Supreme Court Ruling Could Have Big Implications for School Choice Policy in North Dakota


Front closeup view of a yellow school bus

For years now proponents of school choice here in North Dakota have proposed policies which would direct, through one mechanism or another, public dollars to private schools. Essentially different iterations of school choice policy, where public dollars follow students to whatever schools their parents choose be they public or private.

The roadblock to implementing this policy is the state constitution which has a version of what’s called the Blaine Amendment.

The original Blaine Amendment was a proposed change to the U.S. Constitution. It failed, but most states in the nation adopted language similar to it into their constitutions, including North Dakota. This language generally prohibits the use of public dollars on institutions of education with a religious affiliation.

This brings us to yesterday’s Supreme Court ruling in Trinity Lutheran Church of Columbia, Inc. v. Comer (opinion at the link).

At issue was public funding for playground resurfacing. The State of Missouri denied that funding to Trinity Lutheran Church citing the the Blaine Amendment language in their state constitution which reads:

That no money shall ever be taken from the public treasury, directly or indirectly, in aid of any church, sect or denomination of religion, or in aid of any priest, preacher, minister or teacher thereof, as such; and that no preference shall be given to nor any discrimination made against any church, sect or creed of religion, or any form of religious faith or worship.

The church filed suit, arguing that it was religious discrimination. In a 7-2 decision, SCOTUS agreed calling the discrimination “odious to our Constitution.” What this means is that the government can’t deny public funds to religious organizations simply because they’re religious. The “separation of church and state” doctrine isn’t enough.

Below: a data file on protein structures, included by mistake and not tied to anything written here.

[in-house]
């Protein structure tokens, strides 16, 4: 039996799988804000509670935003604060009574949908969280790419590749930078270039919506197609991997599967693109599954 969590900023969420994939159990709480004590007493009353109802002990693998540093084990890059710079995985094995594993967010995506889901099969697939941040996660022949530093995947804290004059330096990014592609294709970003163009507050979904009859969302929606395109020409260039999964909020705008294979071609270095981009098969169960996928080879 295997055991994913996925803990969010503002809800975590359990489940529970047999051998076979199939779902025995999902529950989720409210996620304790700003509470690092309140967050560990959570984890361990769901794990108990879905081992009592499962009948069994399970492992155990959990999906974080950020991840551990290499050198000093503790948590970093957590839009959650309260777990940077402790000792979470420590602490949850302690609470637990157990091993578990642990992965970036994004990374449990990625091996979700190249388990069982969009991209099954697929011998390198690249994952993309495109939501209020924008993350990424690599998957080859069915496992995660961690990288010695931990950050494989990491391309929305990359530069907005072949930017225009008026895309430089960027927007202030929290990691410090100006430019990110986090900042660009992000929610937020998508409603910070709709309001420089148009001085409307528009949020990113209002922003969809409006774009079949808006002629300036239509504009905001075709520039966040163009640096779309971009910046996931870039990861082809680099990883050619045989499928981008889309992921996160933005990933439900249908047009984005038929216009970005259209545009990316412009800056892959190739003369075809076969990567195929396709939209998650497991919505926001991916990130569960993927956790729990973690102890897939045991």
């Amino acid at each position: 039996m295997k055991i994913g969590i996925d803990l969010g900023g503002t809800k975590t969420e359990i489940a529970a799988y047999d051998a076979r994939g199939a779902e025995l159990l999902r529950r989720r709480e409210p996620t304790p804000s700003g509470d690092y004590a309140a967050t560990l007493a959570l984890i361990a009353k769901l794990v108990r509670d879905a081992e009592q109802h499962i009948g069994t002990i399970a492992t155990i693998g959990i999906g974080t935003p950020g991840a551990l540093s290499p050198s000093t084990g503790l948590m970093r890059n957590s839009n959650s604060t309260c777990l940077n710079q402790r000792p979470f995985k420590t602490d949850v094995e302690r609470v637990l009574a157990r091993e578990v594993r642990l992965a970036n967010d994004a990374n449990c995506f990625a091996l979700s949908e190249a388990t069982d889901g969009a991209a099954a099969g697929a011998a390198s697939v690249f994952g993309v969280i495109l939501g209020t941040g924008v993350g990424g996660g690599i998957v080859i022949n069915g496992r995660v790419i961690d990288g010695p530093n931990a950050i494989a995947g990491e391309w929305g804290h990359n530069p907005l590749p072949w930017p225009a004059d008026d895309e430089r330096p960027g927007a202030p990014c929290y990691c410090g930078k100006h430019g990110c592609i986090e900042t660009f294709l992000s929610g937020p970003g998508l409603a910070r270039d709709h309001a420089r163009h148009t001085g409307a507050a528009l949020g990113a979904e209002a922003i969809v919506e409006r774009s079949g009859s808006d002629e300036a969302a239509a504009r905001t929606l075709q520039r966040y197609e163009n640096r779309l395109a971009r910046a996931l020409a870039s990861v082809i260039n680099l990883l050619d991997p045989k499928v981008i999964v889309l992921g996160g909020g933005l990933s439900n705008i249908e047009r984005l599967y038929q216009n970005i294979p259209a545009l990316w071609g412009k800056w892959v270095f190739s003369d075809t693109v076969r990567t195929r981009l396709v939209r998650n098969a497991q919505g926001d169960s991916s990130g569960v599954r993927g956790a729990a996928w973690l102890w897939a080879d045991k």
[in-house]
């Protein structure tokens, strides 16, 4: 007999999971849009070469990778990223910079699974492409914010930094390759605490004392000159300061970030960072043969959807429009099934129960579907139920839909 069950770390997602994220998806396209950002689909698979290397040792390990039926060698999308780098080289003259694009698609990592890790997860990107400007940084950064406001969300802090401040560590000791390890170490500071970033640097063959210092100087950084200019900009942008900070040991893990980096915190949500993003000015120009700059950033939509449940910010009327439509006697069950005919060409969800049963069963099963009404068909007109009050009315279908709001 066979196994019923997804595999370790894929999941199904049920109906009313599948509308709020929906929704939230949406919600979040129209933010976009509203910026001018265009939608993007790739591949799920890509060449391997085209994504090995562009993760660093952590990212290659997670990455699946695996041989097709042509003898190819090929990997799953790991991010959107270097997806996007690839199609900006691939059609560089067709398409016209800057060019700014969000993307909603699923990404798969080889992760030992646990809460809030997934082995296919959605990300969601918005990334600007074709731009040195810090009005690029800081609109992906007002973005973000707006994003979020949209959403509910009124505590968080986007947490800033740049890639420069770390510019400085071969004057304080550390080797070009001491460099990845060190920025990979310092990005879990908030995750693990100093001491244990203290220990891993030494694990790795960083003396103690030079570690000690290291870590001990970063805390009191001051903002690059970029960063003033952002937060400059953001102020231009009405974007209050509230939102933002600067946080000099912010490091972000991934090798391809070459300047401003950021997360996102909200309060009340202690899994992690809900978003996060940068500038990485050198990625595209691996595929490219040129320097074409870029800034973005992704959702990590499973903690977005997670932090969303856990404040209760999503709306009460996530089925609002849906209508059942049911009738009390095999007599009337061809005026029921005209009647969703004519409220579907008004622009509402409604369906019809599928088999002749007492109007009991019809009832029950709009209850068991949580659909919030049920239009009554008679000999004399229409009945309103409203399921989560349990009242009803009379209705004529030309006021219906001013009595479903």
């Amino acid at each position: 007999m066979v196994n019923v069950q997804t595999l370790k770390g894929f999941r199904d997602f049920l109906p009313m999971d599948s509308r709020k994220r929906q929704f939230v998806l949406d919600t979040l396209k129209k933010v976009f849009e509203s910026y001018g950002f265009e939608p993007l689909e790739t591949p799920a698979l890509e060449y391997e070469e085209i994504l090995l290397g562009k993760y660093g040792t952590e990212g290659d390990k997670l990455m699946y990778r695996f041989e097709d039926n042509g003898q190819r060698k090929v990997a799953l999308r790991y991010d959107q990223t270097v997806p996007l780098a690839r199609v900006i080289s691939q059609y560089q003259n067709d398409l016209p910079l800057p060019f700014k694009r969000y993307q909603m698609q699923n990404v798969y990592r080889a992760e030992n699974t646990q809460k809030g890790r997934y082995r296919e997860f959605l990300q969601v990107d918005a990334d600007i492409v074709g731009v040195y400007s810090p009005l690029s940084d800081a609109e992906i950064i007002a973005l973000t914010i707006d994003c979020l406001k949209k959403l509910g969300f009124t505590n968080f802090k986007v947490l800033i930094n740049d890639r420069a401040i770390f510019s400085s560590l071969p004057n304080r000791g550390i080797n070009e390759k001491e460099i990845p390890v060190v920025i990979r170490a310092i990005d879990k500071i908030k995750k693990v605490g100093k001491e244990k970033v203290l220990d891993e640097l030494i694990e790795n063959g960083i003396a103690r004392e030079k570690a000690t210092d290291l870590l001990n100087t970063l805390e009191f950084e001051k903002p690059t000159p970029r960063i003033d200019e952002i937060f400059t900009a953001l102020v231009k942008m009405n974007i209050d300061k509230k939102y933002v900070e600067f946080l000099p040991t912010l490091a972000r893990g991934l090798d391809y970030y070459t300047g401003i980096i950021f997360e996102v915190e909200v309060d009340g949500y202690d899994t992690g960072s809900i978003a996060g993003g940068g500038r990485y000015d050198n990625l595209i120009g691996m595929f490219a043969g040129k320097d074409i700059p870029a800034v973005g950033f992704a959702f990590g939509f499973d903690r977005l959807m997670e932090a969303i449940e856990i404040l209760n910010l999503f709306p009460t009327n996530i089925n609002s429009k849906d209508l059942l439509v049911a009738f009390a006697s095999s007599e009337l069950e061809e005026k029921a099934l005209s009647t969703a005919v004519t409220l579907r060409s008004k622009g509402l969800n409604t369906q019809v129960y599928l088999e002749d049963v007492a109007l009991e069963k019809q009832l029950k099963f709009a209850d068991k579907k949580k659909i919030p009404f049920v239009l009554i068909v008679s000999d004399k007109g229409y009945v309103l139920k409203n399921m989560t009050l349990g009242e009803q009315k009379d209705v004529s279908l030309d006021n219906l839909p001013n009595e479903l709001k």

That’s a major victory for religious liberty, though narrowed by a footnote in the opinion which reads: “This case involves express discrimination based on religious identity with respect to playground resurfacing. We do not address religious uses of funding or other forms of discrimination.”

Justices Thomas and Gorsuch dissented from that position, Justice Breyer emphasized it in his concurring opinion, but it’s clear that the majority on the court are in favor of this opinion being read narrowly.

Still, there are implications here for the legality of Blaine Amendment language.

North Dakota’s version of the language is much more narrow than Missouri’s. Here’s how it reads in our state constitution:

No money raised for the support of the public schools of the state shall be appropriated to or used for the support of any sectarian school.

That language would still seem to be in trouble given the SCOTUS ruling in Trinity even if we read it narrowly.

Case in point, a few years ago the Legislature was debating funding for automated external defibrillators in schools. Lobbyists representing the public schools quietly worked lawmakers to deny that funding for religious schools arguing that it would violate the state constitutions Blaine Amendment language.

I think the days of those arguments holding sway are probably over.

The days of that language being invoked against school choice policy, or any other direct public aid for education at private religious schools, are probably not over given how the SCOTUS majority narrowed their opinion.

Still, the Blaine Amendment has been weakened. That’s a win for the proponents of school choice.